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Students earn Sterling honors
Mar 22, 2013 | 632 views | 0 0 comments | 8 8 recommendations | email to a friend | print
MARC ALLEN
Courtesy photo
MARC ALLEN Courtesy photo
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BY LOUISE R. SHAW

Clipper Staff Writer

 

WOODS CROSS — For one student, it was an interest in debate, and for another, a love of ceramics that put them on track to earn an honor that will have a positive impact on their plans for the future.

Davis County teens McKay Holbrook and Marc Allen were awarded the top Sterling Scholar Awards in their categories, an award that not only builds confidence, but that brings scholarships.

It is not easy to earn the designation of Sterling Scholar, a high school competition for excellence sponsored by the Deseret News.

Students who compete must prepare portfolios listing their scholarship, leadership and community service, as well as what they have learned and accomplished in their areas of focus.

Rounds of interviews with judges at their school, the region and the state competition are also necessary.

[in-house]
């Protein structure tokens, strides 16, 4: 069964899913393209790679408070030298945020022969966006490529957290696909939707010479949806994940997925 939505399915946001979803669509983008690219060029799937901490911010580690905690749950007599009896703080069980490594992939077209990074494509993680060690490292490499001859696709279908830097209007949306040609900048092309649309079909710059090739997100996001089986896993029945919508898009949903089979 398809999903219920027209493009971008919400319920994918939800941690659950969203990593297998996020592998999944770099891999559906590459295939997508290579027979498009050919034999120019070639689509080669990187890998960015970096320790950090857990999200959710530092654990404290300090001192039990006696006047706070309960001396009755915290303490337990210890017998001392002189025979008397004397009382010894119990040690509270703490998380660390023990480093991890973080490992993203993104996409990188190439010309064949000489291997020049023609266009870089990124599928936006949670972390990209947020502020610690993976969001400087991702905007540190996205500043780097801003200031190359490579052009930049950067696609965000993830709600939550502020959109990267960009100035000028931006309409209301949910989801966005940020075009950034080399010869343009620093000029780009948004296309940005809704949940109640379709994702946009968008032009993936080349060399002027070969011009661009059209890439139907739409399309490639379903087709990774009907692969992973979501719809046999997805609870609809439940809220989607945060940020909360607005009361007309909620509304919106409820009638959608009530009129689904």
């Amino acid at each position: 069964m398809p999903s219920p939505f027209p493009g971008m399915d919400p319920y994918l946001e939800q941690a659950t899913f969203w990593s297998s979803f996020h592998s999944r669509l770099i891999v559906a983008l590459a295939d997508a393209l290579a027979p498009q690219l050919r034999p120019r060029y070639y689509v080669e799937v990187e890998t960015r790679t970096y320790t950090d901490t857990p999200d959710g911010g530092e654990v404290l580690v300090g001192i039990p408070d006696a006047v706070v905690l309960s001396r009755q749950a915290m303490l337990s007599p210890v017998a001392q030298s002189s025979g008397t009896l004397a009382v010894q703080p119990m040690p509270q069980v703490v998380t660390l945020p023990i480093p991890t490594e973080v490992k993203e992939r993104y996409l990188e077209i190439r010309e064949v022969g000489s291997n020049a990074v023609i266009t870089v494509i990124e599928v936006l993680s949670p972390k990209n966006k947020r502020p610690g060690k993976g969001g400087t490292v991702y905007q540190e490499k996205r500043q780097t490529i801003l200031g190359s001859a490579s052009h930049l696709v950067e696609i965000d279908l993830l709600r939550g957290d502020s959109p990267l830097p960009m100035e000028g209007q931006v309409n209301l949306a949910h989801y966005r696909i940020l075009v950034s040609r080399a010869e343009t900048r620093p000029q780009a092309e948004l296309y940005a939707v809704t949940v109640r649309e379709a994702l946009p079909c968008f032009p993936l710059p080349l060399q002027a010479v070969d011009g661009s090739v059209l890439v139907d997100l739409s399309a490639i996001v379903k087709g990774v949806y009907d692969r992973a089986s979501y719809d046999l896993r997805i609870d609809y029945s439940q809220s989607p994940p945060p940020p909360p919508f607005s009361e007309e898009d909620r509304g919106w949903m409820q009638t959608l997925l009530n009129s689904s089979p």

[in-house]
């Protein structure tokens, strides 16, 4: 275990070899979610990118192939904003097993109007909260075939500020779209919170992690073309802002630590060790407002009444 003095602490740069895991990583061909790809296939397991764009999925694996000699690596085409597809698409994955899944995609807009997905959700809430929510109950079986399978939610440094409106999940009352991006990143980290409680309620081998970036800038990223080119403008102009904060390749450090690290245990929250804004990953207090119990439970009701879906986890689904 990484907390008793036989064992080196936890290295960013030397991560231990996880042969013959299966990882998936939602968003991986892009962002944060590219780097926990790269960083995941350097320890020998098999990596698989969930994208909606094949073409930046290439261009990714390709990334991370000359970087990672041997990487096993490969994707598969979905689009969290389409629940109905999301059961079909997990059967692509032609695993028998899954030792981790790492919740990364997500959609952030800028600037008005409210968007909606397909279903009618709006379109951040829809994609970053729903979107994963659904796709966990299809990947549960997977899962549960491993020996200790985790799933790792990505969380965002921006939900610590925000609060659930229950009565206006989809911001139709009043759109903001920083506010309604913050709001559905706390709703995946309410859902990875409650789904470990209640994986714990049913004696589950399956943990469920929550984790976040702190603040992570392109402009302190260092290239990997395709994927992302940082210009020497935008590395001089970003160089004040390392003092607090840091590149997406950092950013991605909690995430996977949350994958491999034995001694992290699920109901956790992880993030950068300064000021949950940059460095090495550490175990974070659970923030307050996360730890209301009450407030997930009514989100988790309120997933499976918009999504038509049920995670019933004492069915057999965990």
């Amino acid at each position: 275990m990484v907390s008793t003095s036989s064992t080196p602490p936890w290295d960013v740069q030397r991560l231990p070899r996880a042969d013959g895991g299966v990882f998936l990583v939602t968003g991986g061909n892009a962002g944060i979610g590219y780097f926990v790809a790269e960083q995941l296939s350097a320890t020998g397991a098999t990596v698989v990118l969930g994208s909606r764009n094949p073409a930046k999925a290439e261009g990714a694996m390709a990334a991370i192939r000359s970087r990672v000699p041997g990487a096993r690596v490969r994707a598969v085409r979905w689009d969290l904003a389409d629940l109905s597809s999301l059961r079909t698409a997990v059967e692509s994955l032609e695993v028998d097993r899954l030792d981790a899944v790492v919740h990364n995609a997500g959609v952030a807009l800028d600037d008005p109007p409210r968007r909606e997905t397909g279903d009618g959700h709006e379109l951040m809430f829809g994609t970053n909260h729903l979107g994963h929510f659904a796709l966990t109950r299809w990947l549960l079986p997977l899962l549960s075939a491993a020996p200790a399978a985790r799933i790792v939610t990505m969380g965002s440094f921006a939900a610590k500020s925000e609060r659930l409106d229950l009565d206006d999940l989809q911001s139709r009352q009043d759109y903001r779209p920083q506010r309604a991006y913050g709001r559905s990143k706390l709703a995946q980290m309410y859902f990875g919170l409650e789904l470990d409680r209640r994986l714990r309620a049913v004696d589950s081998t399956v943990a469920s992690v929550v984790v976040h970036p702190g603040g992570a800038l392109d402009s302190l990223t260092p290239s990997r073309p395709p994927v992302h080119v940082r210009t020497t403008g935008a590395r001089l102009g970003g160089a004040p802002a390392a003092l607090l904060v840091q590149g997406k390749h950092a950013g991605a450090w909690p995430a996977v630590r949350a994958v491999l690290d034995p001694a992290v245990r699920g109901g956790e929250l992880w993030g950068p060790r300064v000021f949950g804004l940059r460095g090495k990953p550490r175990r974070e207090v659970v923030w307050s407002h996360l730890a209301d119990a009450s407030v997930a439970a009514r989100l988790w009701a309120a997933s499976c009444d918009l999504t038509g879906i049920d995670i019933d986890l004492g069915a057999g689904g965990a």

“To me it’s just kind of like all my hard work has finally paid off,” said Allen, a senior at Northridge High, whose ceramics and citizenship earned him the top spot in the category of visual arts.

“It’s an honor,” he said. “It says to the world that not only do I think I’m good, but but others think I’m good as well.”

McKay Holbrook said the interviewing was “pretty intense,” and added that winning in his category of speech and drama “completely changed the outlook of my future” due to the scholarships that accompanied the win.

Participating in debate has taught Holbrook more about current events, he said.

“I used to have a predisposition on any topic,” said the Woods Cross senior. “Now I can see one side but I can see the other side as well and can argue both sides. It has opened up my mind and given me new perspective.”

Allen, whose work can be seen at sickpots.com, said ceramics would continue to be a focus in his life He plans to make a career of his art.

“I don’t believe I will ever stop pushing myself to be better,” he said in a statement to the Deseret News. “I am excited for future art competitions and the further inspiration and skill that await me as I continue to turn hunks of clay into pieces of fine art.”

Holbrook’s statement also addressed what he has learned in his area: “Forensics has improved my logical thinking, my speaking and presentation skills, my writing and even my listening ability,.”

The win has “meant the entire world,” Holbrook told the Clipper of the scholarships that have resulted. “I couldn’t ask for anything more. It’s really helped my schooling career.”

lshaw@davisclipper.com

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